Friday, June 28, 2019

Orlando in San Francisco

Conductor: Christopher Moulds*
Director: Harry Fehr*
Production Designer: Yannis Thavoris*

Zoroastro, doctor: Christian Van Horn (bass)
Orlando, hero: Sasha Cooke (originally alto castrato, here mezzo)
Dorinda, nurse: Christina Gansch* (soprano)
Angelica, rich American: Heidi Stober  (soprano)
Medoro, patient: Aryeh Nussbaum Cohen* (originally contralto, here countertenor)

Our production of Orlando, an opera in three acts by George Frideric Handel seen at the San Francisco Opera, has leapt into the latest craze in opera regietheater:  opera as psychotherapy.  We have seen this recently in:
  • Bizet's Carmen from Aix-en-Provence 7/9/17.  Don Jose is being treated for marital difficulties.
  • Weber's Oberon, or The Elf King's Oath live streamed from the Bayerische Staatsoper 7/30/17.  Psychiatrists experiment on random members of the audience.  Gods and fairies are delusions.
  • Berlioz' Les Troyens 2/28/19.  After the Trojan War, the survivors are institutionalized in a mental hospital with PTSD.
So our hero is showing signs of mental illness after fighting for Britain at the beginning of WWII .  In an early scene photographs of Edward VIII before and after his abdication are shown, including one where he and Wallace are friendly with Hitler.  This sets the context.  Hitler is probably still easy to identify, but I might wonder about Edward VIII.

Orlando is having hallucinations which are projected on the set as seen above.  We see handwriting, a large engagement ring, lights, a woman's eyes, etc. 

Act I

Orlando is in a hospital bed.  He is shown rescuing a woman in a wheelchair.  Both Dorinda and Angelica fall in love with Medoro, who has injured his leg.  Orlando has given Angelica an engagement ring.  Characters are introduced in rooms of the hospital.

Act II

Dorinda lets Angelica have Medoro, and Angelica gives Dorinda Orlando's ring.  Orlando is furious over this turn events and threatens everyone.  At the end of the act we hear bombs exploding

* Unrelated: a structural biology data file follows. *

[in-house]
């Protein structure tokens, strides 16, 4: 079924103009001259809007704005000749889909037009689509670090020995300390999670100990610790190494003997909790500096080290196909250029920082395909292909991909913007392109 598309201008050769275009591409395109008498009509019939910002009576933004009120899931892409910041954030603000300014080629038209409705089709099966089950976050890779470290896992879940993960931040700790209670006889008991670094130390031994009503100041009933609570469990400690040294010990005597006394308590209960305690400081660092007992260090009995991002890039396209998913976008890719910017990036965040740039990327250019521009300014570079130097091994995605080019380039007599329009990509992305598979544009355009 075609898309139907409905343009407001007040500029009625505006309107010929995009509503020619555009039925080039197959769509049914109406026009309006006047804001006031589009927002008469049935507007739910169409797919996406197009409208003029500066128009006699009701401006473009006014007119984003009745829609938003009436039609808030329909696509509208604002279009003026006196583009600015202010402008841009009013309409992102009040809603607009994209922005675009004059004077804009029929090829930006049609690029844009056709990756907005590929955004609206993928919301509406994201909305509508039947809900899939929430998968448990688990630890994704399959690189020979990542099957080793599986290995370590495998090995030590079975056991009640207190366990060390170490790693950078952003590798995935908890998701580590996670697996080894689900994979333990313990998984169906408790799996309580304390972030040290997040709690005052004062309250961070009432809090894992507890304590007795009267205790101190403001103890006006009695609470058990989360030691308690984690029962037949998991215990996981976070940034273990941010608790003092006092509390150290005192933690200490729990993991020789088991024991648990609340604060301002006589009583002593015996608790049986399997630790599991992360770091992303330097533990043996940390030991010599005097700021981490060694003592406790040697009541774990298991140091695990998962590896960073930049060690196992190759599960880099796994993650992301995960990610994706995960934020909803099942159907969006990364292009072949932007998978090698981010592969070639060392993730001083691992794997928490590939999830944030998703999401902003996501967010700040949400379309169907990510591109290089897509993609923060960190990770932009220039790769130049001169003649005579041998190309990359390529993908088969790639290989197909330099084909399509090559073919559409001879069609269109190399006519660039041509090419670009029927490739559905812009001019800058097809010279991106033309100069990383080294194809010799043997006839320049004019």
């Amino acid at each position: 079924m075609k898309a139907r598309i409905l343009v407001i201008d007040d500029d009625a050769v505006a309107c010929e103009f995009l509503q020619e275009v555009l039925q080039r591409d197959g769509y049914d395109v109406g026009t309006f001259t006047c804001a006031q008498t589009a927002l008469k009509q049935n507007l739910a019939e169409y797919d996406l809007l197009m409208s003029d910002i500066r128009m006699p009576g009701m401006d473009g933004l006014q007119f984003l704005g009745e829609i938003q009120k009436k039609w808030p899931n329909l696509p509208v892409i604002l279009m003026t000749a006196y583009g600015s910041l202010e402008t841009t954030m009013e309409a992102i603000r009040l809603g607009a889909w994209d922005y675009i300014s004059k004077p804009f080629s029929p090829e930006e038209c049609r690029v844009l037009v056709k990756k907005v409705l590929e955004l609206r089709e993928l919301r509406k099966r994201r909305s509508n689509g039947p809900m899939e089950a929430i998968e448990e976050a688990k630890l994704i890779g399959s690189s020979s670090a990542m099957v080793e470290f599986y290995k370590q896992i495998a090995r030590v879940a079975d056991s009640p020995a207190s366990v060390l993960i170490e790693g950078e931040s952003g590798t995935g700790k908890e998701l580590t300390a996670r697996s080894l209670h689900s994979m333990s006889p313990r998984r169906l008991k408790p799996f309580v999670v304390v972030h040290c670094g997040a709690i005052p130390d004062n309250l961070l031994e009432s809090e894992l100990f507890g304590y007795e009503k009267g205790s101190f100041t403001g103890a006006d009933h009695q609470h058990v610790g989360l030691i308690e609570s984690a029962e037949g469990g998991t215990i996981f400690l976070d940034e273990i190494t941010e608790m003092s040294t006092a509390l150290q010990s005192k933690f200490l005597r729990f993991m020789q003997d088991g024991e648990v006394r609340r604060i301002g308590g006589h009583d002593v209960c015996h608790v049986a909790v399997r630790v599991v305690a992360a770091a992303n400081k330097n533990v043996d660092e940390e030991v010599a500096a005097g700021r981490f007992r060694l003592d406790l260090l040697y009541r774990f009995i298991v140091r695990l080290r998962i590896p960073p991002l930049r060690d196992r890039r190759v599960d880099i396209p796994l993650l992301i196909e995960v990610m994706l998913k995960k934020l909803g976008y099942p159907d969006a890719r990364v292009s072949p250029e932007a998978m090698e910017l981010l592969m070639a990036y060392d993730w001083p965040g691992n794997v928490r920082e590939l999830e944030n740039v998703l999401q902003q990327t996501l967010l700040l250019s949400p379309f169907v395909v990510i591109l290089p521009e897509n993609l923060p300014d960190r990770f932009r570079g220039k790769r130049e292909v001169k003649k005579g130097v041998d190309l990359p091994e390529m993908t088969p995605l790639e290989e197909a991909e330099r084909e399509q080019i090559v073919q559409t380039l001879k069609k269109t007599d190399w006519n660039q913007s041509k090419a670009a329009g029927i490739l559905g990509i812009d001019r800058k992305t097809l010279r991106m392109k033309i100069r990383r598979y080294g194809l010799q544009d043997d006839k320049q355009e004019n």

Orlando is completely bonkers by this time and is locked up.  Spoiler alert:  he is treated with not too shocking shock treatments, and is cured.  Angelica and Medoro are allowed to go in peace.  Orlando puts his uniform back on and retreats.

I felt that this modernization was very successful.  It fit the story surprisingly well.  However, sometimes plot points went by in a way that allowed you to completely miss them.

In Handel's time Orlando was a male castrato and Medoro was a woman.  We have the long ago example of Marilyn Horne to reverse this.  Our countertenor Aryeh Nussbaum Cohen is nice looking and has a beautiful voice.  My favorite singing was by Christian Van Horn, a bass who sings coloratura.  Who ever heard of such a thing.

Among the women Christina Gansch received the most applause for her act III aria.  She is someone to look out for.  Our stalwarts Sasha Cooke and Heidi Stober were both excellent actresses and good in their roles.  Their voices didn't always precisely fit the music they were singing.  Orlando in particular is quite low.

One becomes impatient with endless da capo arias, but all in all it was very enjoyable.  The orchestra included recorders, a small organ but no harpsichord, and a theorbo.

The screens in the balcony are coming down.  This is sad.  I can't read the titles from where I sit without using binoculars, while the ones on the screens are very clear.  This has to do with money.  I'm not happy about it.

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